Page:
The movie's high points are its makeup and special effects. The movie's low points are almost everything else.

John J. Puccio's picture
John J.

"Return of the Living Dead Part II" should not be confused with its predecessor, "The Return of the Living Dead," or with its sequel, "Return of the Living Dead 3," or with its U.S. promotional title, "Revenge of the Living Dead." Nor should it be mistaken for any of the George Romero zombie classics, the original 1968 "Night of the Living Dead" or its 1990 remake or the 1978 "Dawn of the Dead" or its 2004 remake or the 1985 "Day of the Dead." Nor, needless to say, should it be confounded with the 2004 parody, "Shaun of the Dead," or with any other movie title having variations on the words "Night," "Day, "Dawn," "Return of," "Living," or, especially, "Dead."

Now, aren't you glad I cleared all that up for you?

"Return of the Living Dead Part II," from 1988, is, in fact, writer/director Ken Wiederhorn's follow-up to the successful combination of laughs and frights, "The Return of the Living Dead," from 1985. If you liked the way the first movie spoofed the whole cult-movie zombie boom, then "Part II" is more, a lot more, of the same. If you think as I did, however, that zombie movies are their own best send-ups and don't need any further satirizing, "Part II" can seem to be stretching the point beyond recognition.

You may recall that in the first movie a secret government chemical was accidentally spilled near a graveyard, and it brought the dead back to life, the zombies first terrorizing a group of horny teenagers using the burial ground to party and then terrorizing a nearby town. In the sequel, we have the same chemical accidentally spilled near a graveyard and bringing back the dead, who terrorize a nearby town. Even two of the same actors reappear in the sequel, James Karen and Thom Matthews, albeit as different characters, with one saying tongue-in-cheek to the other, "It's like we've been here before." Yep. And, unfortunately, once was enough.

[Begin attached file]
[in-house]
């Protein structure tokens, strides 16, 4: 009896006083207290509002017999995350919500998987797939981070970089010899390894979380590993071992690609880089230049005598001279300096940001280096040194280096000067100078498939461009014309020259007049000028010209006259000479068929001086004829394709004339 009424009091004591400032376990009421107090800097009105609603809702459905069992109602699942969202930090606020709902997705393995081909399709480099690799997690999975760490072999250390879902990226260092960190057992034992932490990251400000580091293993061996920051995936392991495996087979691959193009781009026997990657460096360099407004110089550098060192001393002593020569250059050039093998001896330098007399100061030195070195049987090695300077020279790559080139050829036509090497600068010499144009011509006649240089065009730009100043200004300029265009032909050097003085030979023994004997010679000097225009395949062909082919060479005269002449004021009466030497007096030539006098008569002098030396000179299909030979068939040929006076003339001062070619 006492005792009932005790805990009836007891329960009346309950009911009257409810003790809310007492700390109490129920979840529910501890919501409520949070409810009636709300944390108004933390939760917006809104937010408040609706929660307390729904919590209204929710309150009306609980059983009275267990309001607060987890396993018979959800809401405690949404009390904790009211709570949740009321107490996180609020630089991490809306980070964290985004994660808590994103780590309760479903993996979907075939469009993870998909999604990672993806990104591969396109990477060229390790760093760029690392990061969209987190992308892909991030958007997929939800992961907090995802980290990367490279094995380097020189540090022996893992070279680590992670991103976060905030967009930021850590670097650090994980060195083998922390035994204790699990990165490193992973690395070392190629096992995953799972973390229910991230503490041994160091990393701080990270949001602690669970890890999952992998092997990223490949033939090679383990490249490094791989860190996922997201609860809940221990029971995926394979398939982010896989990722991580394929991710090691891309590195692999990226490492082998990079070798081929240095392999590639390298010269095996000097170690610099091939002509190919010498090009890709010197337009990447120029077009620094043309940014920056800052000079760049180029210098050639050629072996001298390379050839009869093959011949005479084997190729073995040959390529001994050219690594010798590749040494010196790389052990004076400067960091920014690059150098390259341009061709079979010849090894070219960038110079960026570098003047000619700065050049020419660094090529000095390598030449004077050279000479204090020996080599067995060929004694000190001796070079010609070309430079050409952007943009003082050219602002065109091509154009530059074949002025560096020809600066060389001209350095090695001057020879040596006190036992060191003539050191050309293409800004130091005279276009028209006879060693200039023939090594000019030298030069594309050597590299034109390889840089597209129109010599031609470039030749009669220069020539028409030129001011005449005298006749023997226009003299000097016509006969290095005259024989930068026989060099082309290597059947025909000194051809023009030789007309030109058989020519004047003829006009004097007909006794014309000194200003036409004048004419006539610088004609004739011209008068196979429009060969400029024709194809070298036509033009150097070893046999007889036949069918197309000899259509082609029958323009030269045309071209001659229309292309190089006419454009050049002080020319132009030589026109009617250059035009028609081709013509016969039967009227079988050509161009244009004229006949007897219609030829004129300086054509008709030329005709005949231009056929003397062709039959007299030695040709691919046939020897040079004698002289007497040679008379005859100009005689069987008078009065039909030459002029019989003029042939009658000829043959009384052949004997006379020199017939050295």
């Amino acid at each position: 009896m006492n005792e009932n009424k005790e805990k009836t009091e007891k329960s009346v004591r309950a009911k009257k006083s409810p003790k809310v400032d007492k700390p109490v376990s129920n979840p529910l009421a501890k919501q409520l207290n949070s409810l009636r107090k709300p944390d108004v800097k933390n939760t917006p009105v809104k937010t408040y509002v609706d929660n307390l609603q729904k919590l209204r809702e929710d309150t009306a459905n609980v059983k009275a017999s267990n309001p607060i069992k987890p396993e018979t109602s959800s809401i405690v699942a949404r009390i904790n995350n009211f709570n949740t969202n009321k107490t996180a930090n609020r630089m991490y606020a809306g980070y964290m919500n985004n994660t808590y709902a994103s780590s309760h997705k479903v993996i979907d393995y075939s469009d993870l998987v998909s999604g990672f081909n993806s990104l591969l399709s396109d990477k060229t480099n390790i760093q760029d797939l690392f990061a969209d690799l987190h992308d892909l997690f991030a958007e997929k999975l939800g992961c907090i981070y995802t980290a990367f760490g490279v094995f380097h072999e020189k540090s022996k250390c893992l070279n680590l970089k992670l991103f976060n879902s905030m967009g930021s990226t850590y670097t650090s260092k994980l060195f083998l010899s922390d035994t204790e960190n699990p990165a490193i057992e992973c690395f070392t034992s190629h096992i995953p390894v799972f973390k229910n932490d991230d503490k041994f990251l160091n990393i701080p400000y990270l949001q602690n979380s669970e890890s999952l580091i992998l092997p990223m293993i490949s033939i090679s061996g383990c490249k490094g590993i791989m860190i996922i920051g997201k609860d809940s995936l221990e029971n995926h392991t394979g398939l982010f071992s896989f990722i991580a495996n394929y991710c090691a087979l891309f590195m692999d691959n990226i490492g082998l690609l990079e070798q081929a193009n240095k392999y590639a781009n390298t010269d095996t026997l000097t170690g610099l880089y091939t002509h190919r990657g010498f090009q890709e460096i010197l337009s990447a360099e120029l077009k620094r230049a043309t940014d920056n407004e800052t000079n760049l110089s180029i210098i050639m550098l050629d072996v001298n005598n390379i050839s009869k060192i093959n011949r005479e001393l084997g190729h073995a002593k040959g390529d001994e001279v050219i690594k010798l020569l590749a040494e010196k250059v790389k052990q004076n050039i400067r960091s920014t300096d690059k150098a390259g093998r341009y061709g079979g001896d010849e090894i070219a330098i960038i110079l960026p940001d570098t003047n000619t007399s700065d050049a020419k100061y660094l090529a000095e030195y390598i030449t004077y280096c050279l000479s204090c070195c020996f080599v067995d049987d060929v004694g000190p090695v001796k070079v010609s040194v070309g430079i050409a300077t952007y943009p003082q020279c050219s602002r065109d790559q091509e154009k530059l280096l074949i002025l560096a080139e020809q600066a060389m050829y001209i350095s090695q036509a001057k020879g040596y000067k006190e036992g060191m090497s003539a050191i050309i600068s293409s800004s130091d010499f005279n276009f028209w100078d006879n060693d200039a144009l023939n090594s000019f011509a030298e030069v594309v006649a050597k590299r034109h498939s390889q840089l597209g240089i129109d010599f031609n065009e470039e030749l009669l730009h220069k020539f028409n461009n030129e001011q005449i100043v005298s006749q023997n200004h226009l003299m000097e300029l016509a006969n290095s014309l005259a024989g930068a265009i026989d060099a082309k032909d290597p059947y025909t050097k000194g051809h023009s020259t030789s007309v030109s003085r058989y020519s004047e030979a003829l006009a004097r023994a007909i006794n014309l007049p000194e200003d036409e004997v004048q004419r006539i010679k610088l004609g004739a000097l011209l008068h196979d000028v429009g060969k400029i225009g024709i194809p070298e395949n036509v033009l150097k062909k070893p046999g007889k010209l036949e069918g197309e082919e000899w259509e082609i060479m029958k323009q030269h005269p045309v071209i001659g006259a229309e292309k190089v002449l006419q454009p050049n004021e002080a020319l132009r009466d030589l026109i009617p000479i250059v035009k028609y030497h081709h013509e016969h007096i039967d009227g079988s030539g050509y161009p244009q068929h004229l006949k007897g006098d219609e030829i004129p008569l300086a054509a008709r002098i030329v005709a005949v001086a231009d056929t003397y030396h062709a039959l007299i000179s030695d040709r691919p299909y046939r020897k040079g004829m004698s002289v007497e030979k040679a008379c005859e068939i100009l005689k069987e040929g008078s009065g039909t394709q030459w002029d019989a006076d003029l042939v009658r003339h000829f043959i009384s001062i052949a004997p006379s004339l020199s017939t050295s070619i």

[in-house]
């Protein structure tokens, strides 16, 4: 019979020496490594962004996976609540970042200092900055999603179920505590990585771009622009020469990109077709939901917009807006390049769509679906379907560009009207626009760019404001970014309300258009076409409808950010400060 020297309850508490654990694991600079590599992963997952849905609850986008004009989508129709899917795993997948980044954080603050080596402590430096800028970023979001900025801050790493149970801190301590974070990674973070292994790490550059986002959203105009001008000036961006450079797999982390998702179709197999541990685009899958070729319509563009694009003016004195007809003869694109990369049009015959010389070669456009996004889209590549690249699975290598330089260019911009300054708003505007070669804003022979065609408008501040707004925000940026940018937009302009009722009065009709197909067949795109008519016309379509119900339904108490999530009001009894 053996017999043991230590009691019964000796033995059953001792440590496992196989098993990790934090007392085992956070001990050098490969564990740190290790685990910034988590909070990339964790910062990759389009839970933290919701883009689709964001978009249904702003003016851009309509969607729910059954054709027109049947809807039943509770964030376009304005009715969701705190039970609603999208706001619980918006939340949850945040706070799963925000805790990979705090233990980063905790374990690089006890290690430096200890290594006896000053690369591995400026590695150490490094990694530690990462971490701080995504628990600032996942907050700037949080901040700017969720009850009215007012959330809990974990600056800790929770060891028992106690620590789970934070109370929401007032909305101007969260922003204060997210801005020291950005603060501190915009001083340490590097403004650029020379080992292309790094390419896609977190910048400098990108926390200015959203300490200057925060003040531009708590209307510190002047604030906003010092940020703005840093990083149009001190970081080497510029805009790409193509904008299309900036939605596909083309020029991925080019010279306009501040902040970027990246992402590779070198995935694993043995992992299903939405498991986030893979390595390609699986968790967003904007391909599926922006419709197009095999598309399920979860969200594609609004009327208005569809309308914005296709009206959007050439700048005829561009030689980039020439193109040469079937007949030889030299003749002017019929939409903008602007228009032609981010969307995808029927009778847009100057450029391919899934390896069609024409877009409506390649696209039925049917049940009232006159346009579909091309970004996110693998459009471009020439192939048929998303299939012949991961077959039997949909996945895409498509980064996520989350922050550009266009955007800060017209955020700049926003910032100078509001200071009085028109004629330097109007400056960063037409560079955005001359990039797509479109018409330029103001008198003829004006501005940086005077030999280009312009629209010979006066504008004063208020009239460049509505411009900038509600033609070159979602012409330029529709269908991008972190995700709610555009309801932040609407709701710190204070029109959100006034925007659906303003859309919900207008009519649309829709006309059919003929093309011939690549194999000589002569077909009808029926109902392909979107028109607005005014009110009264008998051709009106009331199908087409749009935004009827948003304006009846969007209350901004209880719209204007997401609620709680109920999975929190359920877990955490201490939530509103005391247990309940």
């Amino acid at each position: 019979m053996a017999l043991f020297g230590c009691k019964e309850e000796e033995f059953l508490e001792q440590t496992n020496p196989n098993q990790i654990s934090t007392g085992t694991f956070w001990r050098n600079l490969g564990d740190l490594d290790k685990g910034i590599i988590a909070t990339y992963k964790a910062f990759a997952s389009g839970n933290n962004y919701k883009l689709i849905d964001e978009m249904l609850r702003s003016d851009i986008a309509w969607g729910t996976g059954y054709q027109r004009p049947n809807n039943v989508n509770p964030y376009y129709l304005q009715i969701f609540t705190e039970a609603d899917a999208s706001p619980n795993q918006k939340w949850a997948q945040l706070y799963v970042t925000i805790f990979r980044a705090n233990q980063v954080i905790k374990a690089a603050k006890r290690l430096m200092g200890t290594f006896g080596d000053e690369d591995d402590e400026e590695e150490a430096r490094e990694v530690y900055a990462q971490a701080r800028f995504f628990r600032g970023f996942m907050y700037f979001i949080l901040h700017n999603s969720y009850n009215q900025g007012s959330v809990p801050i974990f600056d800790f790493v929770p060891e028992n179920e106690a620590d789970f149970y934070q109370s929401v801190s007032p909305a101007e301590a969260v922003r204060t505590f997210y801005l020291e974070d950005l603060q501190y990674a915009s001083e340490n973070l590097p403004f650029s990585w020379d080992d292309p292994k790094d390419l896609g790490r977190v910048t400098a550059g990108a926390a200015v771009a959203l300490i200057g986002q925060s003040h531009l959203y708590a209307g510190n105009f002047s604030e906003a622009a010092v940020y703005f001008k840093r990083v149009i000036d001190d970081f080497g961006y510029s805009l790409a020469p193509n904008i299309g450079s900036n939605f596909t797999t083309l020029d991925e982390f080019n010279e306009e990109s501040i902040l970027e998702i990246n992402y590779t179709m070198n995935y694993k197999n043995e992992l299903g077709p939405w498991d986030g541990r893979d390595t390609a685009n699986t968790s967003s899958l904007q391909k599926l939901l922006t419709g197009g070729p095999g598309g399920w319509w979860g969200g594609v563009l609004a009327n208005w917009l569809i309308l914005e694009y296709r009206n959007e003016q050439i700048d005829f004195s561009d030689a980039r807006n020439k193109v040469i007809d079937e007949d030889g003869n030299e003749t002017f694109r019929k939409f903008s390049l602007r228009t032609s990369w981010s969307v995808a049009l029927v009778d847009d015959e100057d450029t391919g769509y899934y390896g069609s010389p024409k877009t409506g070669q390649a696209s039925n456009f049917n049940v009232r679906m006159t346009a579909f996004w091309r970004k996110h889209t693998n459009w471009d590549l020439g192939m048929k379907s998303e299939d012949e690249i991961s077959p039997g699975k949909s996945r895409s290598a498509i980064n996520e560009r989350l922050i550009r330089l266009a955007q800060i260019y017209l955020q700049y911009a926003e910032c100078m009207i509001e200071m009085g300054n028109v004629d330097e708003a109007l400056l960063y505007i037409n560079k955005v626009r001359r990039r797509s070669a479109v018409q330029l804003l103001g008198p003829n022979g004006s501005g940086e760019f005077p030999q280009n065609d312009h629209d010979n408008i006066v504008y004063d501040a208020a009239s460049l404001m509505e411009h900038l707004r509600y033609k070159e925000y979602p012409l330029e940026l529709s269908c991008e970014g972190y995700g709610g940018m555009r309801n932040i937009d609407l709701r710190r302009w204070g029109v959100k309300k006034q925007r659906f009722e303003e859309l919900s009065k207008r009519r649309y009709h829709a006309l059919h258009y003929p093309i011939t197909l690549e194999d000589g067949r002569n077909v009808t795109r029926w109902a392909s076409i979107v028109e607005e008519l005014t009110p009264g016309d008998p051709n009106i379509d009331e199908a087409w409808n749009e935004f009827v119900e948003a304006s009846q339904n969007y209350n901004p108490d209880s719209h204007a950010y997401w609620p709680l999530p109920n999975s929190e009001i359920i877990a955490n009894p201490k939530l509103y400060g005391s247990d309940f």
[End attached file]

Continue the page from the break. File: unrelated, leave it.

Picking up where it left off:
This time everything is done for laughs, although the movie still earns a deserved R rating for blood and gore. As always, it's never made clear just how all these dead folks in their various states of decomposition can claw their way up through six feet of dirt. And it's unclear how most of them haven't already passed into dust, considering the years they've been buried. And it's unclear how they can talk without any vocal chords. And it's unclear why they all have a sudden craving to eat human brains once they're re-animated. And it's unclear how they manage in their feeble state (a gentle push can knock them over) to bite right through a human skull with one chomp and pull the brains out. I guess we just have to keep remembering this is a comedy, and anything goes.

Be that as it may, the dead do rise again and go on the warpath, so to speak, thanks to the U.S. Army's incompetence in spilling another barrel of their secret chemical Tri-Oxyn 245 (or 245 Trioxyn, whatever) into a river, where it floats downstream to a cemetery, there to be released by a group of kids playing around the place. The Army describes the chemical as a "catalyst in genetic reactivation." Yeah, it brings back the dead.

The star of the movie this time is a youngster, twelve-year-old Michael Kenworthy, who plays the only rational person in the story, a boy named Jesse Wilson. Jesse is with an older boy, Billy (Thor Van Lingen), who opens the drum of undeadly chemical. Since Billy is a troublemaker and a bully and Jesse is sweetheart, you can be sure that justice is eventually served.